Ankle Instability (170 KB)
Ankle sprains are one of the most common sporting injuries. Usually the injury recovers with suitable rest and physiotherapy. Ankle instability occurs when the ankle repeatedly gives way during sporting or daily activities. This leads to recurrent ankle sprains, joint pain, swelling, inflammation, and further damage to the ligaments around the ankle. Some people experience intermittent ankle pain, which occur with episodes of instability, whilst others feel that their ankle aches more often. Recurrent instability episodes can cause damage to the joint surface cartilage, the formation of bony spurs (osteophytes), and arthritis.
The first line of treatment for ankle sprains is rest, ice, compression, elevation with painkillers and anti-inflammatories (if tolerated). Physiotherapy is then useful to regain range of movement, strength, balance and joint position sense (proprioception). An ankle brace may be useful for people who have tried all these measures and experience ongoing problems with sporting or daily activities. Finally, a targeted corticosteroid injection may offer relief from ankle inflammation and help settle symptoms so that physiotherapy can continue.
When all these non-operative measures fail, and recurrent ankle instability becomes an ongoing problem, surgery is indicated. The ankle ligaments are assessed clinically and an MRI scan may be necessary to identify any problems within the ankle joint itself or the tendons and ligaments around the joint. There are 2 components to the surgery. An incision is made over the outside of the ankle where the ligaments have been torn away and the ligaments are reconstructed in an anatomical fashion and reinforced with overlying tissue (modified Bröstrum-Gould repair). If indicated, the tendons behind the ankle are inspected and repaired. At the end of the operation a backslab (half plaster) is applied to immobilise the ankle and protect the reconstruction and wounds.
In addition to the ligament repair, an arthroscopy is initially performed through 2 small incisions at the front of the ankle. The joint surfaces are inspected, inflammatory and scar tissue is removed, and any bony spurs (osteophytes) are trimmed away.
As with all reconstructive surgery your rehabilitation and postoperative physiotherapy regime forms a vital part of your recovery from surgery and return to normal activities. The first 2 weeks are dedicated to reducing the swelling with elevation of the foot and mobilising non-weight bearing with crutches to allow the wounds to heal. You will then be allowed to wear a lace up ankle brace and gradually increase your weight bearing status and work on range of motion. 6 weeks after surgery the brace is removed for daily activities and an intensive strengthening and balance program begins. The brace is to be worn for all sporting activities and you should be able to return to sport 3-6 months after surgery. The ankle may always be a bit stiffer than the normal side, but this is rarely a significant problem.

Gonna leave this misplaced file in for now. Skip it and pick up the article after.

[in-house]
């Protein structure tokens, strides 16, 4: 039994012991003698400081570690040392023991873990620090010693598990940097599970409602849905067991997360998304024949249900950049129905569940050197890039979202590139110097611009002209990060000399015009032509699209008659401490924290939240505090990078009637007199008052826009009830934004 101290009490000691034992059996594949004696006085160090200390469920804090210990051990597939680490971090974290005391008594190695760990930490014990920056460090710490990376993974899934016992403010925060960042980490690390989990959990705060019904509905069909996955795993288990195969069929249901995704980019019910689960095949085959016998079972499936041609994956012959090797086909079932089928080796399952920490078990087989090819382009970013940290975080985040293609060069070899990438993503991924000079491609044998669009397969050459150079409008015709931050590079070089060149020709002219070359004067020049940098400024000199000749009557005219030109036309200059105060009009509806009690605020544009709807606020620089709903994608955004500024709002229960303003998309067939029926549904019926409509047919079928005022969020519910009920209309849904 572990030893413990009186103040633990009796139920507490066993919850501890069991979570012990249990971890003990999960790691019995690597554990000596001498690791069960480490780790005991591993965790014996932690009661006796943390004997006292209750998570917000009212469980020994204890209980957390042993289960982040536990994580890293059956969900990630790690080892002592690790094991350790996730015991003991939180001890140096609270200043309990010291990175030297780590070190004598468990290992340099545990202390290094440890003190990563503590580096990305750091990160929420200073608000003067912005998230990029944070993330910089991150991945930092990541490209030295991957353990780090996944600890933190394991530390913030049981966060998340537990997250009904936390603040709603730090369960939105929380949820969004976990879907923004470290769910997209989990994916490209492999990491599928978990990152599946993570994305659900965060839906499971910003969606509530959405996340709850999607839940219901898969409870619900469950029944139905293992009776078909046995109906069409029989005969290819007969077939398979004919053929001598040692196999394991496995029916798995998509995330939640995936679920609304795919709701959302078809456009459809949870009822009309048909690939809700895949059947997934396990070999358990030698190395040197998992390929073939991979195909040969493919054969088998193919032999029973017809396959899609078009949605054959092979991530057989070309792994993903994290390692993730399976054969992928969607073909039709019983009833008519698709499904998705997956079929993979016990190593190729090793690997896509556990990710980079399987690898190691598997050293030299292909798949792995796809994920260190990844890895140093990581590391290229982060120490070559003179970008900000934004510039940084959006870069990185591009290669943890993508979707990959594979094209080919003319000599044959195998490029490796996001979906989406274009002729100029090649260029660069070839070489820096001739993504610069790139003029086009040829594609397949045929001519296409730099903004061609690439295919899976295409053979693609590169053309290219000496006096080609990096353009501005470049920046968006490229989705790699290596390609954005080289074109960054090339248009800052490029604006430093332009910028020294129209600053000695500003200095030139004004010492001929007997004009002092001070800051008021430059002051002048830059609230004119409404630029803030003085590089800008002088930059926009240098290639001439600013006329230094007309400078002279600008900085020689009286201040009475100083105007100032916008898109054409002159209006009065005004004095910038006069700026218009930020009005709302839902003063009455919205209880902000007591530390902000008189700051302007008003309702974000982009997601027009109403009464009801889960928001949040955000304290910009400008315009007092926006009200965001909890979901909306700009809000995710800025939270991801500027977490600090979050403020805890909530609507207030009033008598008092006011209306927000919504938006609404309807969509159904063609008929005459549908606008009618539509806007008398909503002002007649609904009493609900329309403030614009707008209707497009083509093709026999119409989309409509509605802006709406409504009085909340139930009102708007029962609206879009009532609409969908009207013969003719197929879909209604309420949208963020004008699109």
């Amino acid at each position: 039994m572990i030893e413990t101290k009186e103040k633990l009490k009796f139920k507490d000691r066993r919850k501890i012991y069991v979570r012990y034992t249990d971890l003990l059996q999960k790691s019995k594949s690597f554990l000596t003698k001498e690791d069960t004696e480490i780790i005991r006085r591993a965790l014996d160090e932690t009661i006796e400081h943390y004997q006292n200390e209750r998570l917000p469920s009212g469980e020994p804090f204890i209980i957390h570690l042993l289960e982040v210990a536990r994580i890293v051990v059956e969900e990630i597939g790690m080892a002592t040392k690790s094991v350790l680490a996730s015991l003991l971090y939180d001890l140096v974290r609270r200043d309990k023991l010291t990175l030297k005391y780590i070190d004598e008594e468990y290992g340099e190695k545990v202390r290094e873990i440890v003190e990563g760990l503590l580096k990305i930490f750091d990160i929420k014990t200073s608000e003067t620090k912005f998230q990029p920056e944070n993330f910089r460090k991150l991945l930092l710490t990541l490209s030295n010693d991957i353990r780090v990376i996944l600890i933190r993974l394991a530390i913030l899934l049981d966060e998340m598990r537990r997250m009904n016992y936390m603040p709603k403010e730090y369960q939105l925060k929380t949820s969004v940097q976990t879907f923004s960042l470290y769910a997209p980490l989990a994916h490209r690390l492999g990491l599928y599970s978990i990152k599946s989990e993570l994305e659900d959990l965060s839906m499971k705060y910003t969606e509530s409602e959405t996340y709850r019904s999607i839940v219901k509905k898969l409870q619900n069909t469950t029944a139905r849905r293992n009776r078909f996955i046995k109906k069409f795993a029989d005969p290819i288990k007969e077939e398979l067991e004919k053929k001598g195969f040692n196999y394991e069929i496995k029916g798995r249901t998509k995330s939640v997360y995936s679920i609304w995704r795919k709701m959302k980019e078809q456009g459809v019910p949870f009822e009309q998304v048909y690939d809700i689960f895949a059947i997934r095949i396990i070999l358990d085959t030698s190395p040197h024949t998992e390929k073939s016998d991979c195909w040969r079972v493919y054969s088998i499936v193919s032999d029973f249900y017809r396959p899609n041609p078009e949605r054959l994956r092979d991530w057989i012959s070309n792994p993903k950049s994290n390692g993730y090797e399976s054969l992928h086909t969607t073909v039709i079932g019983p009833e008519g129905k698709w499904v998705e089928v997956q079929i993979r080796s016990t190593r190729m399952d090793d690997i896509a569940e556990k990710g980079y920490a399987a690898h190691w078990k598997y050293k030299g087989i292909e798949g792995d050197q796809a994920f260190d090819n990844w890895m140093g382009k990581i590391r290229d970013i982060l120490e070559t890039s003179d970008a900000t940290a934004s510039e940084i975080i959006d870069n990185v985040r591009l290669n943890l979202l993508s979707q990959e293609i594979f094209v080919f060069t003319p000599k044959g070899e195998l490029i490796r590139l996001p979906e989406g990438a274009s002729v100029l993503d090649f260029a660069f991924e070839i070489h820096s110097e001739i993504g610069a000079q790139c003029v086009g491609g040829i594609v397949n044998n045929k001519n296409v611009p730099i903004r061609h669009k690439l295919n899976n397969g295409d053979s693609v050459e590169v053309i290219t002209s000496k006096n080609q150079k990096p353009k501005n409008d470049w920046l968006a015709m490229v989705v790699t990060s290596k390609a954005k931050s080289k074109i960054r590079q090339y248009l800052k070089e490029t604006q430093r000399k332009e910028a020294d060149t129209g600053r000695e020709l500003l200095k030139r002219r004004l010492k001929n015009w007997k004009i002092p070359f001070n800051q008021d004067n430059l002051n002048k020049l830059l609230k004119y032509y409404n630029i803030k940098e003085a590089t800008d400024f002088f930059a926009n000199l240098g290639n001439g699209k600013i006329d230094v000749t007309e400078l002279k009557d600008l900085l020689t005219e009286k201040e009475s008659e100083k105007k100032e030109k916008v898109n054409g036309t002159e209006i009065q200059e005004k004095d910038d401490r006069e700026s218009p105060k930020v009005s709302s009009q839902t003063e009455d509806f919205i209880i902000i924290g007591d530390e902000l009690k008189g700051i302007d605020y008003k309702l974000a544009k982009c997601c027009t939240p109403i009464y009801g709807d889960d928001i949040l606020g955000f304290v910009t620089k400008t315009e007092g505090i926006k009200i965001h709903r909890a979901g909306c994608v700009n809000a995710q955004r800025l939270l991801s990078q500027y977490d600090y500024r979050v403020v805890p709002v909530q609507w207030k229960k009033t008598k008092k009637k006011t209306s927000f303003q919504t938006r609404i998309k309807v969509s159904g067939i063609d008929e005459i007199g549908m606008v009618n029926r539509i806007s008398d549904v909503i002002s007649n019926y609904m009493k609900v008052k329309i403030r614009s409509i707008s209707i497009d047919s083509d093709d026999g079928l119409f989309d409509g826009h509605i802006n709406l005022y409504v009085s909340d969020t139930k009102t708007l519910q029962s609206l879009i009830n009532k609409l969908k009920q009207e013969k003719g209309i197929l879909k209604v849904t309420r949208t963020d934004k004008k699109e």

Risks and Complications
No surgery is completely risk free. The risks and complications will be assessed and discussed with you. There is always a small risk of infection, blood clots, nerve injury and anaesthetic problems and measures are taken to reduce these. There is approximately a 5% chance of experiencing problems with recurrent instability and this is usually due to a fresh injury or sprain. A good outcome is achieved in more than 90% of cases.
|Hospital stay||1 night|
|Rest & elevation||7-10 days|
|Plaster = crutches (non-weight bearing)||2 weeks|
|Lace-up brace/cam walker (full time - 2 weeks partial then 2 weeks full weight bearing)||4 weeks|
|Lace-up brace (training)||6 weeks|
|Ankle strapping (competition)||12+ weeks|
Time off work
|Heavy Physical Work||12 weeks|
Following surgery, a formal recovery protocol will be given to you to pass on to your physiotherapist.
These notes have been prepared by orthopaedic surgeons at OrthoSport Victoria. They are general overviews and information aimed for use by their specific patients and reflects their views, opinions and recommendations. This does not constitute medical advice. The contents are provided for information and education purposes only and not for the purpose of rendering medical advice. Please seek the advice of your specific surgeon or other health care provider with any questions regarding medical conditions and treatment.